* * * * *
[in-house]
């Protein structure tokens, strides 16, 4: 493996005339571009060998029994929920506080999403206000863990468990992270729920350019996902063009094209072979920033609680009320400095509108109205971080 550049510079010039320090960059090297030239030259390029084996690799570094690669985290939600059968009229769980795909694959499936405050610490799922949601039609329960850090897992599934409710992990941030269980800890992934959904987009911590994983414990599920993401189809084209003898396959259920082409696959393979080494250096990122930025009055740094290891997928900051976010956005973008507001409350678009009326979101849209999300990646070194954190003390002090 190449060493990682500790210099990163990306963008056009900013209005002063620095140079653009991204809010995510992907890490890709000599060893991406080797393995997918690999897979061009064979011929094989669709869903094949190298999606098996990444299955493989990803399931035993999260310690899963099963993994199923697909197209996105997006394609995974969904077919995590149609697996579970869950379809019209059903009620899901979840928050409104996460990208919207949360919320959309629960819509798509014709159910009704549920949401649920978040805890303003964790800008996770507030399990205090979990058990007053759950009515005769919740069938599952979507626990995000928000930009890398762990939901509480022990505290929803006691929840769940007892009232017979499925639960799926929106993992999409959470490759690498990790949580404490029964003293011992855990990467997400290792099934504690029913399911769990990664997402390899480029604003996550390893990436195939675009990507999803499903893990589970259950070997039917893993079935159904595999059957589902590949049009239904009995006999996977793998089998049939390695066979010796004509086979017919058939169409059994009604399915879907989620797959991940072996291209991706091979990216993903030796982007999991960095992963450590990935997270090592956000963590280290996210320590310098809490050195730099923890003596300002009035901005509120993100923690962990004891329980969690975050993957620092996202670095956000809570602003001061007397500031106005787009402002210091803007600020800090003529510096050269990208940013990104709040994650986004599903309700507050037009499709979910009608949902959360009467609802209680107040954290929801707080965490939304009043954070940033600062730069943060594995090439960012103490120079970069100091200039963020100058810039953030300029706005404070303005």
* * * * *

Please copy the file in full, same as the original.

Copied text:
[in-house]
């Protein structure tokens, strides 16, 4: 493996005339571009060998029994929920506080999403206000863990468990992270729920350019996902063009094209072979920033609680009320400095509108109205971080 550049510079010039320090960059090297030239030259390029084996690799570094690669985290939600059968009229769980795909694959499936405050610490799922949601039609329960850090897992599934409710992990941030269980800890992934959904987009911590994983414990599920993401189809084209003898396959259920082409696959393979080494250096990122930025009055740094290891997928900051976010956005973008507001409350678009009326979101849209999300990646070194954190003390002090 190449060493990682500790210099990163990306963008056009900013209005002063620095140079653009991204809010995510992907890490890709000599060893991406080797393995997918690999897979061009064979011929094989669709869903094949190298999606098996990444299955493989990803399931035993999260310690899963099963993994199923697909197209996105997006394609995974969904077919995590149609697996579970869950379809019209059903009620899901979840928050409104996460990208919207949360919320959309629960819509798509014709159910009704549920949401649920978040805890303003964790800008996770507030399990205090979990058990007053759950009515005769919740069938599952979507626990995000928000930009890398762990939901509480022990505290929803006691929840769940007892009232017979499925639960799926929106993992999409959470490759690498990790949580404490029964003293011992855990990467997400290792099934504690029913399911769990990664997402390899480029604003996550390893990436195939675009990507999803499903893990589970259950070997039917893993079935159904595999059957589902590949049009239904009995006999996977793998089998049939390695066979010796004509086979017919058939169409059994009604399915879907989620797959991940072996291209991706091979990216993903030796982007999991960095992963450590990935997270090592956000963590280290996210320590310098809490050195730099923890003596300002009035901005509120993100923690962990004891329980969690975050993957620092996202670095956000809570602003001061007397500031106005787009402002210091803007600020800090003529510096050269990208940013990104709040994650986004599903309700507050037009499709979910009608949902959360009467609802209680107040954290929801707080965490939304009043954070940033600062730069943060594995090439960012103490120079970069100091200039963020100058810039953030300029706005404070303005």